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Inbreeding Depression in Hydrophyllum appendiculatum: Role of Maternal Effects, Crowding, and Parental Mating History

Lorne M. Wolfe
Evolution
Vol. 47, No. 2 (Apr., 1993), pp. 374-386
DOI: 10.2307/2410058
Stable URL: http://www.jstor.org/stable/2410058
Page Count: 13
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Inbreeding Depression in Hydrophyllum appendiculatum: Role of Maternal Effects, Crowding, and Parental Mating History
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Abstract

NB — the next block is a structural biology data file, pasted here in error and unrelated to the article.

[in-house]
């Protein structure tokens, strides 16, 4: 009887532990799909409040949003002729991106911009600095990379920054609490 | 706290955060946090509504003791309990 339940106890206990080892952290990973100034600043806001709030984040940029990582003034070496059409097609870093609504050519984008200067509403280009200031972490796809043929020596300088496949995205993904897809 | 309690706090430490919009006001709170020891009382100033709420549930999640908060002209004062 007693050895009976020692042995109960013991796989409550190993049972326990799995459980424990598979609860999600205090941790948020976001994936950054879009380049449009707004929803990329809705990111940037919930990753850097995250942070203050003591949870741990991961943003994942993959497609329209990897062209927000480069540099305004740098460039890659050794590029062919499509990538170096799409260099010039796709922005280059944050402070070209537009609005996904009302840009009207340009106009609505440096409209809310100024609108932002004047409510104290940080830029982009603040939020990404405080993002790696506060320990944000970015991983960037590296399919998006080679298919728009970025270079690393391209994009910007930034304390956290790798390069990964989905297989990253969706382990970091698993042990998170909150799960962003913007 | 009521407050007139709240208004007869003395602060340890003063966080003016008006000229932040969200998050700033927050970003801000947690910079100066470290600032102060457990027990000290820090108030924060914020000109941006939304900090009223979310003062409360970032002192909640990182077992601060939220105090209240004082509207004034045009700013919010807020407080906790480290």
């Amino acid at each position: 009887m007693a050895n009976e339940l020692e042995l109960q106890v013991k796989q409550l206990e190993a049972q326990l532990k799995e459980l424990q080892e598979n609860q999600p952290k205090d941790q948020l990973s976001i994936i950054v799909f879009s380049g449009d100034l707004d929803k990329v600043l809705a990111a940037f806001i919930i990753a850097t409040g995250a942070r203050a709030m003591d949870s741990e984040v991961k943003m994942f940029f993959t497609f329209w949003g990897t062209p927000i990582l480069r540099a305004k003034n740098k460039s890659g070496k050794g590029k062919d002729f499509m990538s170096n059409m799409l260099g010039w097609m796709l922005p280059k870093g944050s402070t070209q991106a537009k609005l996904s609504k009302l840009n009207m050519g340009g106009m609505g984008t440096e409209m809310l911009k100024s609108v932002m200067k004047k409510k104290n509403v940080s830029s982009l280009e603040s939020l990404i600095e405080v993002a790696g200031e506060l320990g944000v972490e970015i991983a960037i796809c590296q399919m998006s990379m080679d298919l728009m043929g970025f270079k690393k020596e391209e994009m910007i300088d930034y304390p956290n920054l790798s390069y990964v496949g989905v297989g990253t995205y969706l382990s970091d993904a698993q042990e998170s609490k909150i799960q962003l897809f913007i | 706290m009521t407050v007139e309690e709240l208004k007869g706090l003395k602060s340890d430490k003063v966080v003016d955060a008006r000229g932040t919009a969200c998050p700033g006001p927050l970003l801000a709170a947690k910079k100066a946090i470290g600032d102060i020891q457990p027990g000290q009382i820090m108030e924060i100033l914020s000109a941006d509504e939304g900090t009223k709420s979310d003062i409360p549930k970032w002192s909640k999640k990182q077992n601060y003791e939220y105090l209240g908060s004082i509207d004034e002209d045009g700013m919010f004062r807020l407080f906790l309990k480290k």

This paper examines several aspects of the expression of inbreeding depression in an outcrossing, obligately biennial plant, Hydrophyllum appendiculatum (Hydrophyllaceae). The amount of inbreeding depression detected was small during the first year of life but increased with age and had significant effects on adult size and reproductive traits. The lack of significant inbreeding depression during early growth is likely due to the overriding influence of maternal environmental effects on seed size and seedling growth. However, as maternal effects decreased with age, the seedling's own genotype became a more important determinant of its fate. To examine whether the expression of inbreeding depression was sensitive to ecological conditions, selfed and outcrossed seedlings were grown alone or with other H. appendiculatum seedlings. No inbreeding depression was detected in the plants grown alone. In contrast, under competitive conditions, outcrossed seedlings were significantly larger than selfed seedlings by the end of the first growing season. To address whether parental mating history influences the amount of inbreeding depression expressed, I examined the consequences of two successive generations of selfing on seed set and seed weight. The amount of inbreeding depression increased following the second generation of selfing. In the first generation, seed set and seed weight differed by less than 5% between selfed and outcrossed progeny. However, both traits were 15% greater for outcrossed plants after two generations. These results indicate that the alleles responsible for the reductions in these traits were not purged and suggest the action of multiple loci with deleterious effects.

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